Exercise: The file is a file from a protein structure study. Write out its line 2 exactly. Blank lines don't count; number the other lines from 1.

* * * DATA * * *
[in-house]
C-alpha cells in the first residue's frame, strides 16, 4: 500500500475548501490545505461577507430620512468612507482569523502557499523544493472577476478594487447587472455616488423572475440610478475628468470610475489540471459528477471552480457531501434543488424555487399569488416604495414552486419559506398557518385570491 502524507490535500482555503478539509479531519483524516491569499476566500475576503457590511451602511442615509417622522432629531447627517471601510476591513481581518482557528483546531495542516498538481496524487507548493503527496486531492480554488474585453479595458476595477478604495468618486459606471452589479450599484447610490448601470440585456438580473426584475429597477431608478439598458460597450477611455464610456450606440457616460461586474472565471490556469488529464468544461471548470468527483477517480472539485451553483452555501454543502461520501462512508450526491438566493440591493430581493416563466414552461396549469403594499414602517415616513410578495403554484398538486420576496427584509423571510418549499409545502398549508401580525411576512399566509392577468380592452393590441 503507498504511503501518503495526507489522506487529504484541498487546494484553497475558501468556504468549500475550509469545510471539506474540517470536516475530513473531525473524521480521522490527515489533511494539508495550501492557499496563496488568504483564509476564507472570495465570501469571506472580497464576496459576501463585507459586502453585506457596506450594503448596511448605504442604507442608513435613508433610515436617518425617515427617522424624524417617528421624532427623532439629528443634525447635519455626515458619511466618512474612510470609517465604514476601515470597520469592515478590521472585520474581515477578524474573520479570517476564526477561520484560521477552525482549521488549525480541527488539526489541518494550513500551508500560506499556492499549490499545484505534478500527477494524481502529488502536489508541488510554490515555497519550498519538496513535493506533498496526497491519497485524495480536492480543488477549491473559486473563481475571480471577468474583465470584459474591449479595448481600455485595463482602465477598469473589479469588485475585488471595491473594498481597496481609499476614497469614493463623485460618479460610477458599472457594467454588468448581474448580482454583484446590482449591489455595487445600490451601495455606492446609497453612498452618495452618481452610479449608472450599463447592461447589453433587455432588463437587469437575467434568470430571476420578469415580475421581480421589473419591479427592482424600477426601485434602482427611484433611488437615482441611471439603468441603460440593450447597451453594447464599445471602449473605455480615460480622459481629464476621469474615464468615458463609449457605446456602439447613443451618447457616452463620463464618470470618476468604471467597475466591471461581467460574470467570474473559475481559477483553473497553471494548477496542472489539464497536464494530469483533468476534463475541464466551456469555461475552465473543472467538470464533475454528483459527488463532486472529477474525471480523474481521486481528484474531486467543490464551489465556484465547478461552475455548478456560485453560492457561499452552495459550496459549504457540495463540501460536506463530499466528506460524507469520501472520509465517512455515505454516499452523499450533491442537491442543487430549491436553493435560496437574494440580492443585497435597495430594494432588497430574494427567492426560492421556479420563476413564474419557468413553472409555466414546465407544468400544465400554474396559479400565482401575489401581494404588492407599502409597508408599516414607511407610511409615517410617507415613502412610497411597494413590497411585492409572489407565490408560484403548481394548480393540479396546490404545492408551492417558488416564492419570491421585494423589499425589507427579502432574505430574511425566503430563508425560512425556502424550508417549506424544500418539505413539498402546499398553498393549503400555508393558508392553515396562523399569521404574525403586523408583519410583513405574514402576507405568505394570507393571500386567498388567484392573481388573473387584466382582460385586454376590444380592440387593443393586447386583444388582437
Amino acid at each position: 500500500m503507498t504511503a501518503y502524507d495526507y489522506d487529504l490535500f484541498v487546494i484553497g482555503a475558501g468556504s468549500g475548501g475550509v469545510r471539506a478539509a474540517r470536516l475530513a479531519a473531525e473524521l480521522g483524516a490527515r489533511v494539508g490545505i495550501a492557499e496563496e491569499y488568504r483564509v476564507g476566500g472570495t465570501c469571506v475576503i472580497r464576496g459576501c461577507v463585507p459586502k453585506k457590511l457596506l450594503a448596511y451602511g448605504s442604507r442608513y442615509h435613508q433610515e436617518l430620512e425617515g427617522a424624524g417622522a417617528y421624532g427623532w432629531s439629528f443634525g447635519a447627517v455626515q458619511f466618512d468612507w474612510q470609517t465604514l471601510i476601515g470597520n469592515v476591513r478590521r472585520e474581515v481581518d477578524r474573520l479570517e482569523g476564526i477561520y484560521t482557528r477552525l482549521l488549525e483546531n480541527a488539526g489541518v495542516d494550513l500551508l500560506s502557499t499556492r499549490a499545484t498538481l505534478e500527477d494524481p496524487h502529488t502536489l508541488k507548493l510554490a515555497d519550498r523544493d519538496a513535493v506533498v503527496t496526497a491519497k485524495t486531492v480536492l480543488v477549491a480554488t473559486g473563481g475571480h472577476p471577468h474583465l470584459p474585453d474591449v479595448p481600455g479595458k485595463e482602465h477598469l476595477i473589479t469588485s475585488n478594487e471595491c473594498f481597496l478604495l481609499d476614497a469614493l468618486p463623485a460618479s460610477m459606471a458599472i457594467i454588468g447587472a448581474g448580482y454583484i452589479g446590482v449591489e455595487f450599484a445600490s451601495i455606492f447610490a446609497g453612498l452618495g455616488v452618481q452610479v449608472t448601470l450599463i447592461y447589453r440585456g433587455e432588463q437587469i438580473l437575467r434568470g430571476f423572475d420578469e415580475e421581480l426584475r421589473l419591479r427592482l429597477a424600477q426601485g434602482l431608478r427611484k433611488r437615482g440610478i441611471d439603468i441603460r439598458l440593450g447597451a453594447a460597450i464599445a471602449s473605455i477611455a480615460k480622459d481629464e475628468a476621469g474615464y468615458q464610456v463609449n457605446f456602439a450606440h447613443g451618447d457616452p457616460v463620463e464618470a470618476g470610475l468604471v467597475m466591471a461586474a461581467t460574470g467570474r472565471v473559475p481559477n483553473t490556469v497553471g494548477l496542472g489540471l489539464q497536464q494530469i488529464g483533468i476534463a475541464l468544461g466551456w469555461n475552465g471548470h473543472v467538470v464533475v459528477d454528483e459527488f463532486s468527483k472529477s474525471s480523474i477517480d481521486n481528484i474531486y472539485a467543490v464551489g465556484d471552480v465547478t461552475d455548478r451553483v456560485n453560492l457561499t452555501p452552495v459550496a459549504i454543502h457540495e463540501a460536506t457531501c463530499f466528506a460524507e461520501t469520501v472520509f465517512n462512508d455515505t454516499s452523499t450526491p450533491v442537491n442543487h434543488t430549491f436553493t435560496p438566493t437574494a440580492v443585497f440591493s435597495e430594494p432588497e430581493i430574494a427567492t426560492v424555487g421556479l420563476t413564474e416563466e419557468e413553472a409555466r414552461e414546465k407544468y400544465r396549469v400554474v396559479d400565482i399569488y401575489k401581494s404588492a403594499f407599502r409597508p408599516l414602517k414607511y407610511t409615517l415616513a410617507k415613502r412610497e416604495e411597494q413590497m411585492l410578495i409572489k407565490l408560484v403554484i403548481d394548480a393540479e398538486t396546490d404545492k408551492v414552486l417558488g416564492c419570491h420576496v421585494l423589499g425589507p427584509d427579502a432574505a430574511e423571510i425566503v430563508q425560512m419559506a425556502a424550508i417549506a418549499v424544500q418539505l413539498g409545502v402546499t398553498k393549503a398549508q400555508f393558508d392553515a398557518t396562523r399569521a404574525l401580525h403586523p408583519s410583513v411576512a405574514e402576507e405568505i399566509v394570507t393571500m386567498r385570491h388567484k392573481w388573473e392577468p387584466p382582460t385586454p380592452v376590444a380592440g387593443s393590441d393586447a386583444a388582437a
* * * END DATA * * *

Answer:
C-alpha cells in the first residue's frame, strides 16, 4: 500500500475548501490545505461577507430620512468612507482569523502557499523544493472577476478594487447587472455616488423572475440610478475628468470610475489540471459528477471552480457531501434543488424555487399569488416604495414552486419559506398557518385570491 502524507490535500482555503478539509479531519483524516491569499476566500475576503457590511451602511442615509417622522432629531447627517471601510476591513481581518482557528483546531495542516498538481496524487507548493503527496486531492480554488474585453479595458476595477478604495468618486459606471452589479450599484447610490448601470440585456438580473426584475429597477431608478439598458460597450477611455464610456450606440457616460461586474472565471490556469488529464468544461471548470468527483477517480472539485451553483452555501454543502461520501462512508450526491438566493440591493430581493416563466414552461396549469403594499414602517415616513410578495403554484398538486420576496427584509423571510418549499409545502398549508401580525411576512399566509392577468380592452393590441 503507498504511503501518503495526507489522506487529504484541498487546494484553497475558501468556504468549500475550509469545510471539506474540517470536516475530513473531525473524521480521522490527515489533511494539508495550501492557499496563496488568504483564509476564507472570495465570501469571506472580497464576496459576501463585507459586502453585506457596506450594503448596511448605504442604507442608513435613508433610515436617518425617515427617522424624524417617528421624532427623532439629528443634525447635519455626515458619511466618512474612510470609517465604514476601515470597520469592515478590521472585520474581515477578524474573520479570517476564526477561520484560521477552525482549521488549525480541527488539526489541518494550513500551508500560506499556492499549490499545484505534478500527477494524481502529488502536489508541488510554490515555497519550498519538496513535493506533498496526497491519497485524495480536492480543488477549491473559486473563481475571480471577468474583465470584459474591449479595448481600455485595463482602465477598469473589479469588485475585488471595491473594498481597496481609499476614497469614493463623485460618479460610477458599472457594467454588468448581474448580482454583484446590482449591489455595487445600490451601495455606492446609497453612498452618495452618481452610479449608472450599463447592461447589453433587455432588463437587469437575467434568470430571476420578469415580475421581480421589473419591479427592482424600477426601485434602482427611484433611488437615482441611471439603468441603460440593450447597451453594447464599445471602449473605455480615460480622459481629464476621469474615464468615458463609449457605446456602439447613443451618447457616452463620463464618470470618476468604471467597475466591471461581467460574470467570474473559475481559477483553473497553471494548477496542472489539464497536464494530469483533468476534463475541464466551456469555461475552465473543472467538470464533475454528483459527488463532486472529477474525471480523474481521486481528484474531486467543490464551489465556484465547478461552475455548478456560485453560492457561499452552495459550496459549504457540495463540501460536506463530499466528506460524507469520501472520509465517512455515505454516499452523499450533491442537491442543487430549491436553493435560496437574494440580492443585497435597495430594494432588497430574494427567492426560492421556479420563476413564474419557468413553472409555466414546465407544468400544465400554474396559479400565482401575489401581494404588492407599502409597508408599516414607511407610511409615517410617507415613502412610497411597494413590497411585492409572489407565490408560484403548481394548480393540479396546490404545492408551492417558488416564492419570491421585494423589499425589507427579502432574505430574511425566503430563508425560512425556502424550508417549506424544500418539505413539498402546499398553498393549503400555508393558508392553515396562523399569521404574525403586523408583519410583513405574514402576507405568505394570507393571500386567498388567484392573481388573473387584466382582460385586454376590444380592440387593443393586447386583444388582437